1905 – Editor The Hospital – Rheumatism and fibrositis

This is an editorial letter from the medical journal from England THE HOSPITAL. It deals with the term rheumatisms and fibrositis related to an article from ARTHUR P. LUFF published in the same year 1905.

(Personal note: DESPITE I consider that FIBROSITIS was a BAD term to describe certain rheumatic lesions, it is relevant to study how the doctors by then understood certain pathologies, such as LUMBAGO, unspecific low back pain or the influence that COLD DAMPNESS has in certain rheumatic syndromes and that, by 2019, they do not have an explanation yet).

The editor’s letter is titled:

Rheumatisms (focused on FIBROSITIS)

The author starts the article by analyzing the word rheumatisms, and he says that by then the term was confined mainly to the lesions related to the “micrococcus rheumatism” or the also called “acute rheumatism”.

He comments on a recent article by Dr. Luff, where Luff suggested new insights in an article published in Clinical Journal, October 11.

Dr. Luff had the opinion that the pathology of the rheumatic lesions was related essentially to AN INFLAMMATORY HYPERPLASIA of the white fibrous tissue that could occur in various parts of the body, and he named it “FIBROSITIS” (this term was first used by Gowers in his article titled LUMBAGO in 1904).

That meant that the ARTICULAR STRUCTURES (synovial membrane, bone and cartilage) WERE NOT primarily affected. The affected tissue involved in certain rheumatic pains would be located in the aponeurosis, tendons, ligaments, fascia, and periostium. It presented as well-defined INDURATIONS. Pain is related to the movement of the inflamed areas.

In the muscles, the only sensory structures are the MUSCLE SPINDLES that would be related to the pain (Personal note: In 1904, Gowers explained that theory).

The involvement of a local nerve by the FIBROUS INDURATION may lead to the diffusion of the pain over an extensive area (Personal note: They understood that if there was referred pain, it would be by local peripheral nerve involvement, as it happens with back mice and cluneal nerves).

Dr. A. P. Luff considered the following entities to be different forms of FIBROSITIS:

1-Muscular rheumatism: This would always be caused by FIBROSITIS, and it may affect ANY AREA of the body. The pain is at first dull, and it becomes worse by movement. IT IS RELATED TO THE ONSET OF DAMP WEATHER, when the patient becomes warm in bed or when the patient rises from bed in the morning.

2-Lumbago: It is also a typical form of FIBROSITIS. It may be an affection of the lumbar muscles but, according to Dr. Luff, the affection is localized in the neighborhood of the muscular insertions of the sacro-iliac articulations. They noticed that the patients especially complained of pain when, during the examination, there was pressure upon the sacro-iliac joint (Personal note: Especially where the back mice are located).

3-Rheumatic neuralgia: This is a FIBROSITIS OF THE NERVE SHEATHS, and it is a frequent cause of sciatica. Then the associated symptoms are pain with numbness and pins-and needles.

4-Dupuytren’s contraction: Fibrositis caused by a habitual use of the hand (it had been previously ascribed to GOUTY disturbances, but Dr. Luff could not demonstrate deposits in the thickened tissues).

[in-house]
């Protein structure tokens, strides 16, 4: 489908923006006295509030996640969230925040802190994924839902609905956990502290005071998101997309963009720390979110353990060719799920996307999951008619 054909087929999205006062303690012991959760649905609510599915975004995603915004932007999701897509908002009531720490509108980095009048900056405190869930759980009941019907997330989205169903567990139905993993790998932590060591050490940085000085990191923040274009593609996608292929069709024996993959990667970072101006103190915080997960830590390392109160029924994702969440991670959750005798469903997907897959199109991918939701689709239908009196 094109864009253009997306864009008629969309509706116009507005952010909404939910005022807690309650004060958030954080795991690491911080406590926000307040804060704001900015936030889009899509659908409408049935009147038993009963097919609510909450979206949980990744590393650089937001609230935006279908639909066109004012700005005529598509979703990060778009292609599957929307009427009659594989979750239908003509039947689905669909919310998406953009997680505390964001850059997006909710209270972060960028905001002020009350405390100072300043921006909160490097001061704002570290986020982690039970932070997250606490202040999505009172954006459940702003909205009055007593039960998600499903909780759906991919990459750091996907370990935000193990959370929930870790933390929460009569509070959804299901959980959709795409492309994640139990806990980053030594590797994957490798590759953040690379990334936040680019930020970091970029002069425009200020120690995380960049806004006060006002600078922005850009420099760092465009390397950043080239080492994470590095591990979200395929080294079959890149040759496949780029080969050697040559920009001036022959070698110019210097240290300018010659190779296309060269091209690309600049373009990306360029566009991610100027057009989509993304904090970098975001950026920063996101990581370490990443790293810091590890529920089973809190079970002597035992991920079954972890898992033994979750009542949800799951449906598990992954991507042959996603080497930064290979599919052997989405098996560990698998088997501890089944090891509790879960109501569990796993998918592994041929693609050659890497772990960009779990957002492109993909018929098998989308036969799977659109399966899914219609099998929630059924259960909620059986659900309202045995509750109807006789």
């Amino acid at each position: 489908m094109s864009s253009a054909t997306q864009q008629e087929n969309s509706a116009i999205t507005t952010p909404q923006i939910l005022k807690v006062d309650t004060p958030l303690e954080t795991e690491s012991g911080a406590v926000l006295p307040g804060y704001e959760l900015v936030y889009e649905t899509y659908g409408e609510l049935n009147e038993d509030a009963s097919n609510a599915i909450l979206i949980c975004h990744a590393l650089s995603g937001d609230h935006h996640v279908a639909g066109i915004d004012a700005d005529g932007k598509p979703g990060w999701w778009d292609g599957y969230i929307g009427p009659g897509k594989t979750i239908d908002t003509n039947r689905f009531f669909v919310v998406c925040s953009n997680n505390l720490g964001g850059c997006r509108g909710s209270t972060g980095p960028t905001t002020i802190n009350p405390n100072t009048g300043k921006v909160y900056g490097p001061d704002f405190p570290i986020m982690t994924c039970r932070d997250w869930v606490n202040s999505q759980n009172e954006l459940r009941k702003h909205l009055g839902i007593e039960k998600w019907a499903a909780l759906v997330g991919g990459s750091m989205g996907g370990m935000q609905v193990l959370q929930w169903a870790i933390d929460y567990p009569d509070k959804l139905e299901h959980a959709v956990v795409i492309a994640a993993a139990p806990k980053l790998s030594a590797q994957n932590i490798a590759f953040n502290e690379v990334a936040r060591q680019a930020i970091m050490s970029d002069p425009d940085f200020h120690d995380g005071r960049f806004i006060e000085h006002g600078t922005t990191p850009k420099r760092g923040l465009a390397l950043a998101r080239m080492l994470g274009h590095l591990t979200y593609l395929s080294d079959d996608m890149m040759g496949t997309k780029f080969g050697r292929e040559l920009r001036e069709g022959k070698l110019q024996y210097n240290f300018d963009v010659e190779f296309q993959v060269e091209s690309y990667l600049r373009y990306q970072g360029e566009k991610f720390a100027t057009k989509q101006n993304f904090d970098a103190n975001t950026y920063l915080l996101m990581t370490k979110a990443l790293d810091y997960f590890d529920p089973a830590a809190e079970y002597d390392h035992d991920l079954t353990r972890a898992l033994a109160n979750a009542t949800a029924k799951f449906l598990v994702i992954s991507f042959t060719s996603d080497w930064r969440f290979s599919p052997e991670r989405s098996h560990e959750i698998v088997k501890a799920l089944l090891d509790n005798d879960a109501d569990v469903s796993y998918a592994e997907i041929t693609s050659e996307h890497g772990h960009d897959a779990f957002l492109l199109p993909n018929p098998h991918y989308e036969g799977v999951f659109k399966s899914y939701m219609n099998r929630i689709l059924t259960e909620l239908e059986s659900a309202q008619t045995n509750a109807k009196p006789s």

About the etiology of FIBROSITIS, they related it to the following factors:

COLD, DAMP AND WET. These factors seem to be a related cause in a PREDISPOSED SUBJECT. When the ailment is established, the exacerbations of pain correspond, not necessarily, with rainy weather, but with the mere fall of the barometric pressure (Personal note: Barometric pressure seems to affect the level of DAMPNESS).

EXTREMES OF TEMPERATURE. Sudden and extreme variations in temperature will produce FIBROSITIS. Dr. Luff presented a case of a fireman (who, after working in the great heat of the Red Sea, went direct to the refrigerating chamber to cool himself. The result was an IMMFLAMATION of the FIBROUS TISSUE throughout the body, which completely prostrated him, and he recovered after a prolonged convalescence).

INJURIES: For example, GOLF is credited with certain especially localized lesions –analogues, they supposed, to “tennis-elbow”.

TOXEMIAS: Toxemias of various orders cause temporary FIBROSITIS, for instance, TONSILLITIS, INFLUENZA, and also “too free indulgence in good living”.

The treatment recommendations by Dr. Luff:

-Aspirin as analgesic


-Oral iodide of potash (as a curative agent, 10 or 12 grains) (Personal note: It can be a toxic poison).


-Combinations of iodide with NUX VOMICA or the compound GLYCEROPHOSPHATE SYRUP.



-External application by PAINT of equal parts of CHLORAL HYDRATE, MENTHOL, CAMPHOR; and gently rubbed in with the fingers.


-External application of PAINT by TINCTURE OF IODINE (followed by a hot poultice or fomentation which vaporizes the iodine).


-Also application of heat, massage, electricity, and EXERCISE.

Dr. Luff makes it clear that these various forms of rheumatism are NOT related to URIC ACID deposits (as it was thought by then), so there should not be any dietary strong RESTRICTION (Personal note: There were some doctors that ascribed all the cases of chronic rheumatism to imbalance with certain acid compounds as uric acid or lactic acid; there were even medications that were sold for balancing that as “curicones”).


Published in Jaunary 2019 by Marta Cañis Parera


Rheumatisms. Hospital (Lond 1886). 1905 Dec 2; 39(1001): 147-148. PubMed PMID:29812609; PubMed Central PMCID: PMC5194794.